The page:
[Marxism] All-out assault on UAW

Louis Proyect lnp3 at panix.com
Sat Apr 1 08:22:52 MST 2006

David McD:
>A great paragraph indeed, Louis. I have two immediate observations. First,
>the American bourgeoisie is sooner or later going to pick a fight with
>someone who fights back.

I would hope that the UAW workers are keeping track of the French events:

NY Times, April 1, 2006
Chirac Offers Labor Law Compromise; Protesters Reject It

PARIS, March 31 — Seeking to defuse a growing revolt that has paralyzed his 
government, President Jacques Chirac offered a compromise on Friday, saying 
in a nationwide address that he would soften a divisive new labor law and 
calling on student and trade union leaders to begin constructive talks.

His offer was swiftly rejected, and after the speech several thousand young 
people spilled into the streets in a spontaneous march that wound its way 
through central Paris. The protesters, who first tried to approach Élysée 
Palace, eventually made their way to the Sorbonne, in the Latin Quarter, 
where they were dispersed by police officers firing tear gas.

In his speech, Mr. Chirac was adamant that he would carry out the new law, 
which will create job contracts giving employers the right to fire workers 
25 and under without cause during a trial period on the job. "The 
Parliament, the country's elected officials, have passed the law," he said. 
"In a democracy, that has a meaning and must be respected."

Mr. Chirac nonetheless asked for two modifications to the law: that the 
trial period be reduced to one year from two and that people fired under 
the law be told the reason. He said the law would not go into effect until 
those changes were made.

He decried the recent violence that has marred nationwide demonstrations, 
saying, "It is time to unwind this situation by being fair and reasonable 
according to the national interest."

By vowing to put the law into effect, Mr. Chirac defied not only his 
political opposition but also a majority of his citizens and even a growing 
slice of his own party, many of whose members had called on him to wait 
until some accommodation could be reached with the unions that are most 
strongly against it.

Opposition leaders were quick to dismiss Mr. Chirac's offer. "The president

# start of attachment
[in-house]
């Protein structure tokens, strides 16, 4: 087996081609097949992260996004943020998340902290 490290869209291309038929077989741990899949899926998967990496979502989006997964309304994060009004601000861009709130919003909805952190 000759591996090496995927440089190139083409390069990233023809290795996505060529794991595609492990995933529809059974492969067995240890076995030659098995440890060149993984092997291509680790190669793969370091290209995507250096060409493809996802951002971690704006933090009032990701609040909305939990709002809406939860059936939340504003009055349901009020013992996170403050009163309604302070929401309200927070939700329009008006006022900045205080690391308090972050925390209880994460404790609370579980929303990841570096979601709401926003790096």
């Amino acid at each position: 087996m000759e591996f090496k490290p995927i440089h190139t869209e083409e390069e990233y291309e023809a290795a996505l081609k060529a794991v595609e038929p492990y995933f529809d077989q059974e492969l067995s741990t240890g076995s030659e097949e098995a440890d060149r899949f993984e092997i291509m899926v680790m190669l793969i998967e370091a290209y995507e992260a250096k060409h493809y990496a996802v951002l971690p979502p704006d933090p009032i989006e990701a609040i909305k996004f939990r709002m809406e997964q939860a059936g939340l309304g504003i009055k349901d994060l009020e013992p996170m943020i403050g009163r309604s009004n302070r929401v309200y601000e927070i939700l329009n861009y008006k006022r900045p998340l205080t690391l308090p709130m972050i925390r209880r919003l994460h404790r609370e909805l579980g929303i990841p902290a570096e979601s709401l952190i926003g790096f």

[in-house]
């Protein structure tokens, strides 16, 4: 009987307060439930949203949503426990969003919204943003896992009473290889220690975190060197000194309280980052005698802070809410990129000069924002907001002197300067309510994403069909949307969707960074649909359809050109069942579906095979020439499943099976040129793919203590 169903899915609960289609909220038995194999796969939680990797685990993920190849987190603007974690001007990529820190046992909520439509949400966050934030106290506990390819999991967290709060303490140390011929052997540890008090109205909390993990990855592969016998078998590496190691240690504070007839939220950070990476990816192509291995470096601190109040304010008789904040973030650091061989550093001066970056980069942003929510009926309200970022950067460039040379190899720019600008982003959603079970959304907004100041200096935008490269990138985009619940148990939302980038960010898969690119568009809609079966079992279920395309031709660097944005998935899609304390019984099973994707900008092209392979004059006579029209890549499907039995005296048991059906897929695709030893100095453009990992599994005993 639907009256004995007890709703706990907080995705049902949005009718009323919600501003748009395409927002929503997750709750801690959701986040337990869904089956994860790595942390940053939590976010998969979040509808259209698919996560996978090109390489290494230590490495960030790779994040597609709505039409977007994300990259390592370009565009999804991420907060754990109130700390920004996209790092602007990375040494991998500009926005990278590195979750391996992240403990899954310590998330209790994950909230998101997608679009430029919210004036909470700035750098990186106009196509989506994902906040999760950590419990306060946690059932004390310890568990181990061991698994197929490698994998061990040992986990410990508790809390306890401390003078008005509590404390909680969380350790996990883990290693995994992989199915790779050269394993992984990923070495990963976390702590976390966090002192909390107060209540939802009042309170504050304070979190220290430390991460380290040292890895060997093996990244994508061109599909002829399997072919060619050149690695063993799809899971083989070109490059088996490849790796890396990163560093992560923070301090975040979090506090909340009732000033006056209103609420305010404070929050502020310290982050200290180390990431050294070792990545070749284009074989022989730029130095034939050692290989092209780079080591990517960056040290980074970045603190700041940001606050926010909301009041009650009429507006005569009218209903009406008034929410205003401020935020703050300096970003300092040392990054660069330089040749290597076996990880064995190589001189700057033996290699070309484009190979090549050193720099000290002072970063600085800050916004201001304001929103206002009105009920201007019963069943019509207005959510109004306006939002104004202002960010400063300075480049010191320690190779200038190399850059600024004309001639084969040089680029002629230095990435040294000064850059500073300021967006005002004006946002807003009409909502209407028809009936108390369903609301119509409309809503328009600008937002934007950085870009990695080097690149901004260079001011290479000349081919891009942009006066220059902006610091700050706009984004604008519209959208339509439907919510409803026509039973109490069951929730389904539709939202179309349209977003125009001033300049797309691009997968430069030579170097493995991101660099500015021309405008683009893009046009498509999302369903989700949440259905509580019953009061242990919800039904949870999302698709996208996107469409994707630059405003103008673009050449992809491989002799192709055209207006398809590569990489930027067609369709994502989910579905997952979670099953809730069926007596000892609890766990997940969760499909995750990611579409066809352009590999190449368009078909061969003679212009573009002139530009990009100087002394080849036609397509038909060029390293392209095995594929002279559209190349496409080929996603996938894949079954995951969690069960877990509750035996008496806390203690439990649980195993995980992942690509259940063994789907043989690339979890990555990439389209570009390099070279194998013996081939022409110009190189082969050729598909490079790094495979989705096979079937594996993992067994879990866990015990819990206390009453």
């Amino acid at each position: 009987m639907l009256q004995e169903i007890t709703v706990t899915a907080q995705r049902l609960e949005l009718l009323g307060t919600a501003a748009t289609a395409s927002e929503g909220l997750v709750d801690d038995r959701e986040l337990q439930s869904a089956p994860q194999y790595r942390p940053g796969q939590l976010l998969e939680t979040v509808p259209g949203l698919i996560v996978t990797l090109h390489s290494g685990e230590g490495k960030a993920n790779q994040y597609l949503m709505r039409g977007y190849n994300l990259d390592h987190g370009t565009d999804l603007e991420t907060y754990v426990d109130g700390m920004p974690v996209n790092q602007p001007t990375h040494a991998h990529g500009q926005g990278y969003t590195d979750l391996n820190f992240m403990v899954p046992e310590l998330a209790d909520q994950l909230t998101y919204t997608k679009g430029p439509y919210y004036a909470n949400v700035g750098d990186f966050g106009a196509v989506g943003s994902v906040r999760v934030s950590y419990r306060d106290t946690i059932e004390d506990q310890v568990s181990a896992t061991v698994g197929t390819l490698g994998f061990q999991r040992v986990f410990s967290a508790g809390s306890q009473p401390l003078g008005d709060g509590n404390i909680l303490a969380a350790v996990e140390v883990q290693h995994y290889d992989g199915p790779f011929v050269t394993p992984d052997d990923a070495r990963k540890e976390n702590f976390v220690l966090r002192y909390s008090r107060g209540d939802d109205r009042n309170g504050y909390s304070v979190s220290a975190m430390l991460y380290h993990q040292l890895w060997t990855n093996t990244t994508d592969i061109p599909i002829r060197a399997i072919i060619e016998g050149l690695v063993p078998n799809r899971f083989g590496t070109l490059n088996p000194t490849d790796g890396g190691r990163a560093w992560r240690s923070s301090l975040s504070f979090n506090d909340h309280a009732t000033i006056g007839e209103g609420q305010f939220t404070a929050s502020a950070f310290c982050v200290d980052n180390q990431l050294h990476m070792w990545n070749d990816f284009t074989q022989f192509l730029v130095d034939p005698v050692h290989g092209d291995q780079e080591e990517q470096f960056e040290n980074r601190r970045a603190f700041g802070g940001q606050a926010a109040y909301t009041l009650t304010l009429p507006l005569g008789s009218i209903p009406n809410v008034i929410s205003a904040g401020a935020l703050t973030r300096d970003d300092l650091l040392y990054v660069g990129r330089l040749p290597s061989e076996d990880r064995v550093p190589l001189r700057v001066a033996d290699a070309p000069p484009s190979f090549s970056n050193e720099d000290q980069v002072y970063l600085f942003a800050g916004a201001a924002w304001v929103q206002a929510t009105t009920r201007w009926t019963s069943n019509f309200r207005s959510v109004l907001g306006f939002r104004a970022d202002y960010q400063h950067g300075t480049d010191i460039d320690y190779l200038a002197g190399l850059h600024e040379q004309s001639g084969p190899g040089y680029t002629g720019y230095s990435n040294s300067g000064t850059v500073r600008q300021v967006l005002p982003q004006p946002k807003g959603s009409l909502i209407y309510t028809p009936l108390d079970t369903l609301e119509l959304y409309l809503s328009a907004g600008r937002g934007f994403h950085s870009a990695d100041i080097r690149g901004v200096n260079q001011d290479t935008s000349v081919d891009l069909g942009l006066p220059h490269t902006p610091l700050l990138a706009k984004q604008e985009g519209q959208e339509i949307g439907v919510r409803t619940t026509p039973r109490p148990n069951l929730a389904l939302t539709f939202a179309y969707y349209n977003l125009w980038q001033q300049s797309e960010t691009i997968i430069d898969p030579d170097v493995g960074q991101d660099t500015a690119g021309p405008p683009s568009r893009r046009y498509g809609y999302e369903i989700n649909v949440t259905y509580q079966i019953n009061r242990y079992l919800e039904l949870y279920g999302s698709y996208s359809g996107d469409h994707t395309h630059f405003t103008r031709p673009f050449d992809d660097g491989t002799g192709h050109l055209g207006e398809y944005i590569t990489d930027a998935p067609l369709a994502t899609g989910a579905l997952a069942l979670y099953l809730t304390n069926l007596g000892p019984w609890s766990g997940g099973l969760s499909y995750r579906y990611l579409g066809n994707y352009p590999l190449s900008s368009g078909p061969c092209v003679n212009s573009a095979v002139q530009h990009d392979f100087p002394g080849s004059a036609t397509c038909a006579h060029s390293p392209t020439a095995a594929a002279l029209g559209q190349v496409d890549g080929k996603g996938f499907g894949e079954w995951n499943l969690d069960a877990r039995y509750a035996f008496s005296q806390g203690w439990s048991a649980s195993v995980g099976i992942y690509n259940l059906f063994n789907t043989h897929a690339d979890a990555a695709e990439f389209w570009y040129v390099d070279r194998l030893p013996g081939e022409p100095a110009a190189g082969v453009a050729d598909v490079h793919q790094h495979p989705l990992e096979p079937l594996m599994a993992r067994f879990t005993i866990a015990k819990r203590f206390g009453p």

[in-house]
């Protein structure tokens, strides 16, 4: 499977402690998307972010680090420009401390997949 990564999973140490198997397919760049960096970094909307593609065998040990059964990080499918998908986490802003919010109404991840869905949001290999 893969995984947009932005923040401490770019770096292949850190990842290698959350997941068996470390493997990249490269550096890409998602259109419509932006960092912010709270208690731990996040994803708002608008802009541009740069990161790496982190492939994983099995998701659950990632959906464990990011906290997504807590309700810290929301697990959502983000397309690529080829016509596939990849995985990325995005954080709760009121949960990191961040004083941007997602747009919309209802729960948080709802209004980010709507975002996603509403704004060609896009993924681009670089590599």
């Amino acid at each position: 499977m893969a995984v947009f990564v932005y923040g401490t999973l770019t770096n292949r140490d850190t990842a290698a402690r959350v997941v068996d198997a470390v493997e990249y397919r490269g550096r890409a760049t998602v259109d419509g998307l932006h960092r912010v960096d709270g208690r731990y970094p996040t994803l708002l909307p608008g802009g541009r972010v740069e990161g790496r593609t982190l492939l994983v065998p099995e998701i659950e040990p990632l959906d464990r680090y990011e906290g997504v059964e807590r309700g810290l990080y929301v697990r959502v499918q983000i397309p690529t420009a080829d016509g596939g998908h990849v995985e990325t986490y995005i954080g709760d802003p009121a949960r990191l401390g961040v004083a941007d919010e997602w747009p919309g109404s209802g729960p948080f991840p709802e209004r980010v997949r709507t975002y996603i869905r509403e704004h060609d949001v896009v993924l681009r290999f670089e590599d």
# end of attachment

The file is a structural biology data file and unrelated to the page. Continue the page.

remains stuck on that invitation for dialogue that has no chance of 
success," Bernard Thibault, leader of France's largest union federation, 
the C.G.T., told LCI television.

François Hollande, leader of the opposition Socialist Party, said Mr. 
Chirac was "not on a path to appeasement."

Student and union leaders have insisted that the government withdraw the 
law before there can be any negotiations. "It's a mockery to implement the 
law and discuss it afterward," said Jean-Claude Mailly, secretary general 
of Force Ouvrière, one of the country's five major union federations. The 
unions have called new protests and strikes for Tuesday.

Prime Minister Dominique de Villepin pushed the law through Parliament in 
February, setting off nationwide protests. It was upheld Thursday by the 
Constitutional Council.

In approving the law with changes, Mr. Chirac is apparently hoping that he 
can quell the protest movement and revive Mr. de Villepin's flagging 
political fortunes. Had the president withdrawn the law, many analysts say, 
Mr. de Villepin would have had to step down.

Mr. Chirac is widely believed to favor Mr. de Villepin as his potential 
successor in next year's presidential election, but the current crisis has 
seriously hurt the prime minister's chances. Mr. de Villepin has never held 
elective office — Mr. Chirac has appointed him to almost all of the various 
government posts he has held — and with his approval rating at a meager 29 
percent, his presidential prospects seem dim unless he can turn the debacle 
into a victory.

When Mr. de Villepin became prime minister, he vowed to lower the country's